Selena Quintanilla-Pérez was one of the most influential and popular Mexican-American singers of the 20th century, and her rags to riches story has been the subject of many cinematic productions over the year. With ‘Selena: The Series,’ Netflix also pays homage to the singer and her background. The Queen of Tejano music is remembered not only for her vocal prowess but also for her humility and modesty. So how accurately has her story been portrayed on screen? Let’s find out.
How True is Selena: The Series?
‘Selena: The Series’ chronicles the trials and tribulations of the Quintanilla family as they persevere to become successful in the Tejano music industry. In the show, the patriarch, Abraham Quintanilla Jr., is a man who only rests when he gets what he wants. He, too, had dreams of becoming a well-known singer, but fame eluded him. One day, he hears his youngest child, Selena, belt out a tune like no other and is convinced of the kid’s potential.
From this point on, we are made aware of the many struggles the family had faced in real life. In fact, the father recalled hearing Selena sing for the first time when she was just 6 years old— “Her timing, her pitch were perfect. I could see it from day one.” When Abraham opened his first Tex-Mex restaurant called PapaGayo’s, his children would perform on-premises. Selena was on the vocals, whereas her elder sister, Suzette, was on the drums. The bass was taken care of by her elder brother, Abraham Isaac Quintanilla III, who goes by AB.
But when the oil crisis caused the recession in the 80s, the Quintanilla family declared bankruptcy and were also evicted from their house. With no other avenue of income, Abraham decided to capitalize on his kids’ talent. This is how Selina y Los Dinos was eventually formed, and the father managed the band. In fact, there is a scene where Abraham turns empty peach cans into stage lights for a performance. Many sources report that this incident did take place in real life.
There is no refuting that Selena was a born performer, and soon, the band became more and more popular. Around the same time, in the show, we learn that her teacher has a problem with the child being on the road so often, even though Selena performs well academically. Abraham withdraws his daughter from the school and declares that he knows what is best for the rising star.
Selena was in the eighth grade when this transpired in reality. She later earned her high school diploma from the American School of Correspondence in Chicago. She also signed up to study business administration at the Pacific Western University, although the plot does not delve deeper into her intellectual aspirations.
On the show, two platforms are touted as extremely important in Selena’s rise to fame – the Tejano Music Awards and The Johnny Canales Show. In reality, José Behar, who went on to sign Selena y Los Dinos to EMI Latin Records, saw her perform for the first time at the award show in 1989. He also did refer to her as the “next Gloria Estefan.” Although the band had another offer from Sony Music Latin (CBS Records at the time), Abraham signed with EMI.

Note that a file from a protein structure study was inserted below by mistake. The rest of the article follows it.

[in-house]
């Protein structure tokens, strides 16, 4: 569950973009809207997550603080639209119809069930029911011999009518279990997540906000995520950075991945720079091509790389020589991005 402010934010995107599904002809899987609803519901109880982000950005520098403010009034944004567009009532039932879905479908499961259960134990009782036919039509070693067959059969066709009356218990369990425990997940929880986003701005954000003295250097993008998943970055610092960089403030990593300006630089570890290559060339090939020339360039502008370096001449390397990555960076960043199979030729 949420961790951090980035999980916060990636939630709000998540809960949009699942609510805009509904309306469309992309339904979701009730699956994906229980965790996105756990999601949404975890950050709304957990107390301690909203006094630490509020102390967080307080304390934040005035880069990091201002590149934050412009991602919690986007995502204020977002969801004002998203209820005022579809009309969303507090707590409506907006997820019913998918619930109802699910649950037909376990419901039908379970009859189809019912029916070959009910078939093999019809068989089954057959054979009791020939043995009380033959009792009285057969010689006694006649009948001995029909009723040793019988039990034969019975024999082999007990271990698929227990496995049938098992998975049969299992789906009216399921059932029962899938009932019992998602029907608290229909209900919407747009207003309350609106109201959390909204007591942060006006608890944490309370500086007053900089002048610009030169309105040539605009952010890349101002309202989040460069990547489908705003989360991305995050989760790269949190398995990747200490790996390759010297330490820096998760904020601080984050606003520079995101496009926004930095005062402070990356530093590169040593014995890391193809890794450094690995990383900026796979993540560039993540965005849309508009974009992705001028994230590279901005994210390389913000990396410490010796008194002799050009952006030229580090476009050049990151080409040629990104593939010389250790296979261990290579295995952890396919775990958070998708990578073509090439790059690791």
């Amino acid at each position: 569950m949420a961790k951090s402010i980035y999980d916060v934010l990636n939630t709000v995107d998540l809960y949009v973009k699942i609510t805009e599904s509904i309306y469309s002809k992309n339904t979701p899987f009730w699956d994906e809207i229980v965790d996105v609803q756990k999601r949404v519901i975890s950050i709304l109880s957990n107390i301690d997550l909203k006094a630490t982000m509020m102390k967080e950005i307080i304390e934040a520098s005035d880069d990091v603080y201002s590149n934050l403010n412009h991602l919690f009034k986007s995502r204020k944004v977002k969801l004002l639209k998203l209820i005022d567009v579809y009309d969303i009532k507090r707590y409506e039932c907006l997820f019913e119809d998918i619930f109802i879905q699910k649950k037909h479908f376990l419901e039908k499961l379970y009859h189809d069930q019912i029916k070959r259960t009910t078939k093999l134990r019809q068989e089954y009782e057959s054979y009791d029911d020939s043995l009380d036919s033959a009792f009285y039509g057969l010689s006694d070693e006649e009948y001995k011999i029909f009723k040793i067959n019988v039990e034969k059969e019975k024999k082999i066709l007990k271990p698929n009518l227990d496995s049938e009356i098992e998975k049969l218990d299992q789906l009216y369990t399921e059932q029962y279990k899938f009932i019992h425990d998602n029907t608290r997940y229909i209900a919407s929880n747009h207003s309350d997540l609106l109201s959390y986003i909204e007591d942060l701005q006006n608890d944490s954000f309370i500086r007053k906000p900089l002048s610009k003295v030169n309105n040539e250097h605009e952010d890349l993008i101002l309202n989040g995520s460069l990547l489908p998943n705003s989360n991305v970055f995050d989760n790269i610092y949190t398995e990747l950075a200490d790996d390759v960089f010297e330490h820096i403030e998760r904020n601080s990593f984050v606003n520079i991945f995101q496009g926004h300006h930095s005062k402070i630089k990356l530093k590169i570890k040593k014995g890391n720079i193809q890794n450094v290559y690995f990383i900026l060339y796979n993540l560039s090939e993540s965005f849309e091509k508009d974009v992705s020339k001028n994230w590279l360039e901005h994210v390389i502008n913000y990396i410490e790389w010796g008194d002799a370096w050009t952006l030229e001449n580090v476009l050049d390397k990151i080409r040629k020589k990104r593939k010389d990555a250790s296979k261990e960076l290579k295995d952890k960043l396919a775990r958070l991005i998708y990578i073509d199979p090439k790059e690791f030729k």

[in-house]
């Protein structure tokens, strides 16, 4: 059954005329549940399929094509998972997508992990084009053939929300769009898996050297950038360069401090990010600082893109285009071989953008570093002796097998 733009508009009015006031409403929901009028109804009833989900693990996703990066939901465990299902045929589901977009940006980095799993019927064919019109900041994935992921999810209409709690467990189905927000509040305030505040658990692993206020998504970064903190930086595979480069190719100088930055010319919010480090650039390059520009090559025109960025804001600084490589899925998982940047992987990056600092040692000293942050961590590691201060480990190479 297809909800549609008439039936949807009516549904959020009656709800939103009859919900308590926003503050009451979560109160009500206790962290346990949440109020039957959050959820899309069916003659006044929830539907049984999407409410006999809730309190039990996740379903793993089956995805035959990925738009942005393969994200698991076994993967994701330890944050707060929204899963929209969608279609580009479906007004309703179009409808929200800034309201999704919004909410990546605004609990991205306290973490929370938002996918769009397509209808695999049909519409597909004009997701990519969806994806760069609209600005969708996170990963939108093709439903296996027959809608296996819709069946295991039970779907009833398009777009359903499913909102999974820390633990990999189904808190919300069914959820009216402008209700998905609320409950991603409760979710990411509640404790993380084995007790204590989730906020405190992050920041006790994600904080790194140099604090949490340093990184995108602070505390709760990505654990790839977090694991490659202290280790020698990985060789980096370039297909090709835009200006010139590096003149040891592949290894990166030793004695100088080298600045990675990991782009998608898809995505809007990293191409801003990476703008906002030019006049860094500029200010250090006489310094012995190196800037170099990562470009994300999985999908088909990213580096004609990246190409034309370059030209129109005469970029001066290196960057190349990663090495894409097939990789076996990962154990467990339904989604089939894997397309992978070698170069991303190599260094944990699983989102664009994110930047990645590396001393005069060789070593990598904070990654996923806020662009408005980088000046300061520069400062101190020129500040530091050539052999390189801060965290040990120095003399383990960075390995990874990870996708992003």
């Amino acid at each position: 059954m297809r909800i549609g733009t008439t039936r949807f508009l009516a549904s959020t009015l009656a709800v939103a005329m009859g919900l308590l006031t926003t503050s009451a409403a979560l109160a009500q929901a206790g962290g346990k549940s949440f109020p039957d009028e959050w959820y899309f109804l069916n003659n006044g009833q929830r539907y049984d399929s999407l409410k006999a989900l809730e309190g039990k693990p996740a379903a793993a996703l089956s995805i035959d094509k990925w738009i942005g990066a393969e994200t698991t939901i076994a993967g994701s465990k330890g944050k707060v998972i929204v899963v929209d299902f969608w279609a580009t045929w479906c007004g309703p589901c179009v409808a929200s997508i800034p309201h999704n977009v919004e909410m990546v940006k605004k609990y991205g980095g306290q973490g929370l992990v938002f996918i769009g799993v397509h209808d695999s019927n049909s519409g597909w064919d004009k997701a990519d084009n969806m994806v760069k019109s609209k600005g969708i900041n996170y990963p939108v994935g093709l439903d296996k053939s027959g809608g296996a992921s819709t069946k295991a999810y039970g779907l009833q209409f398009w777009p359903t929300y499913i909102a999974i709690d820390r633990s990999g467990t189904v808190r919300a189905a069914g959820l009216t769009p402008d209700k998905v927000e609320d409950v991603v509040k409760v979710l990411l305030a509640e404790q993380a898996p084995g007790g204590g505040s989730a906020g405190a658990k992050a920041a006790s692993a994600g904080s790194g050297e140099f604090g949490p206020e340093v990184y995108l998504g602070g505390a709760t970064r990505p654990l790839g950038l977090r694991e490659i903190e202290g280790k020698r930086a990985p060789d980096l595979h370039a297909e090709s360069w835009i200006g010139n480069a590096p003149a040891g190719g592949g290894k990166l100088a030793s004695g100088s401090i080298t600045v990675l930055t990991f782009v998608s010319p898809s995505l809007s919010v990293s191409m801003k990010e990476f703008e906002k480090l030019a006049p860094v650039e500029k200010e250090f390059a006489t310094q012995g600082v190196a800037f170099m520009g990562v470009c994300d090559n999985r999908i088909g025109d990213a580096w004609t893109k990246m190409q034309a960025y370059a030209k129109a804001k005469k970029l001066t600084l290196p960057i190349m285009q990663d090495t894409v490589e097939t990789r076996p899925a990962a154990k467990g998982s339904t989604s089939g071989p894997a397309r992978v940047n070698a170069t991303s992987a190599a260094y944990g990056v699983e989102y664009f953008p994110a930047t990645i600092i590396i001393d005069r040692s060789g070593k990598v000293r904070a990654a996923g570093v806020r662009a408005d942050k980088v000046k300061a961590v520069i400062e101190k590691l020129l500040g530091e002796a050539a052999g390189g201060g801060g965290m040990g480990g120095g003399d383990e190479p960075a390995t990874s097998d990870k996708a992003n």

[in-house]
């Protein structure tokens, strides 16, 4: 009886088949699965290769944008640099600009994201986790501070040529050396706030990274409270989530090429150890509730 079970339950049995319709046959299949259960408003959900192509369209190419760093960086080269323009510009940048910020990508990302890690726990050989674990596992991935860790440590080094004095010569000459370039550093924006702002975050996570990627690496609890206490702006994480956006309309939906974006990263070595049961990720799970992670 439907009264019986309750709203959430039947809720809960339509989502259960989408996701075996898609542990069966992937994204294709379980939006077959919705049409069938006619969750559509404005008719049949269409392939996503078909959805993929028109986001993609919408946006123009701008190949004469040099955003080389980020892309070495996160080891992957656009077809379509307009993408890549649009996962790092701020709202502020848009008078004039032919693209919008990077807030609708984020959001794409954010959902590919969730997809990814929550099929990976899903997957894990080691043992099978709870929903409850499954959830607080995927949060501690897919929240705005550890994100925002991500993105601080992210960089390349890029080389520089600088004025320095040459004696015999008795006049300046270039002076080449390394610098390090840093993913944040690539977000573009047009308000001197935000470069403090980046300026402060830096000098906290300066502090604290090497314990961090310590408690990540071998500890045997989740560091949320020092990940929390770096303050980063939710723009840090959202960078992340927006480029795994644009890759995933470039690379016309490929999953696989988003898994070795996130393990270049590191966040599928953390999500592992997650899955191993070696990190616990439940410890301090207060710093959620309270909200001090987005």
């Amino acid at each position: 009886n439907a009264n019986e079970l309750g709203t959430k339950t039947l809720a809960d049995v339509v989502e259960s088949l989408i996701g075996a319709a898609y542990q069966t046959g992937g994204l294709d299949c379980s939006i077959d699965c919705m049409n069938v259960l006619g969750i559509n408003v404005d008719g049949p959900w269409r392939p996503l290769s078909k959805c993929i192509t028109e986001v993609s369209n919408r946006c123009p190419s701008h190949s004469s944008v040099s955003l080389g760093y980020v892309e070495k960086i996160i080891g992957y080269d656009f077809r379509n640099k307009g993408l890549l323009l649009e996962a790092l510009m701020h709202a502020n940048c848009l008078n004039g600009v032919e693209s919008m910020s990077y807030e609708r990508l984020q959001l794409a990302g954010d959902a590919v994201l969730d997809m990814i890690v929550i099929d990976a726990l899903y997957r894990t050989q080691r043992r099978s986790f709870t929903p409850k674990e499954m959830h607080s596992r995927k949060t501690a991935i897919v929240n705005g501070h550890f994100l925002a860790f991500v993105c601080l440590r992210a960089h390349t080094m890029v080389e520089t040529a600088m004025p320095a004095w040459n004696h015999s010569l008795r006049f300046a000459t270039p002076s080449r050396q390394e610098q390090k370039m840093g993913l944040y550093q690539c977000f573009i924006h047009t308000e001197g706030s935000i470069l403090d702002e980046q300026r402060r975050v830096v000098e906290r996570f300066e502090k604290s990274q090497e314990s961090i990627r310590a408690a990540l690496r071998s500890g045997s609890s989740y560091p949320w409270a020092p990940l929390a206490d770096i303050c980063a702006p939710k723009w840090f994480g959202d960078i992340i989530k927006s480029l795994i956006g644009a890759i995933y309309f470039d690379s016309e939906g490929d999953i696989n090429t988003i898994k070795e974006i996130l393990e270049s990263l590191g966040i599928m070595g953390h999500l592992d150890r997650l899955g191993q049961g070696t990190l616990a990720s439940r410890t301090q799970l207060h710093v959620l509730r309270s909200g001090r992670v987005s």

By episode 6, the band has accomplished a lot, but the tensions between the patriarch and José become more apparent. As the series progresses, we learn that Selena is on the path to success and even has a gold record to her name. Yet, the record company is not too sure about greenlighting the crossover album just yet. José even states that she’d need to have a platinum record to her name for them to converse about the possibility seriously.
The show is, for the most part, accurate as far as these professional conflicts are concerned. But it also focuses on the human element and showcases exactly how much pressure AB is under to produce record after record to make his father and his family’s dreams come true. While the character of Selena gets ample screen time, the struggles of her siblings are also noted. Towards the end of the series, Selena’s romantic life is explored.
You see, what had happened was that Chris Pérez had joined Selena y Los Dinos as the guitarist. Although he had a girlfriend back then, he couldn’t help but develop feelings for Selena. The show builds this romantic arc with the help of stolen moments between the two while they are on tour. Although the essence of their relationship is present in the show, some details have been tweaked a bit. It is true that mutual attraction developed between the two. Although Chris tried to stay away from Selena, he was unable to do so.
They confessed their true feelings to each other at a Pizza Hut but kept their relationship under wraps since they feared Abraham’s reaction. In the show, Suzette constantly warns her younger sister that their father will not hesitate to fire Chris if he ever finds the truth out. In real life, however, it was reportedly Suzette who announced Selena’s relationship to their father. Chris, most definitely, was fired from the band. (But as we all know, the pair later got married, and the patriarch eventually accepted Chris into the family).
‘Selena: The Series’ ends right here, but not before introducing us to Yolanda Saldivar, the nurse who fatally shot the star in real life. In the show, it is the recording label that suggests hiring someone for the position of the President of Selena’s fan club. But in actuality, it was Saldivar herself who incessantly contacted Abraham for the post.
When everything is said and done, the show actually does a great job of relaying the facts. But this is not surprising, given that Abraham Quintanilla Jr., Suzette Quintanilla, and Simran A. Singh, the family attorney, serve as executive producers. Moreover, it dives deep into the family’s emotional, personal, financial, and romantic ambitions. ‘Selena: The Series’ does not take many liberties with the events, and this is always appreciated when it comes to biographical productions.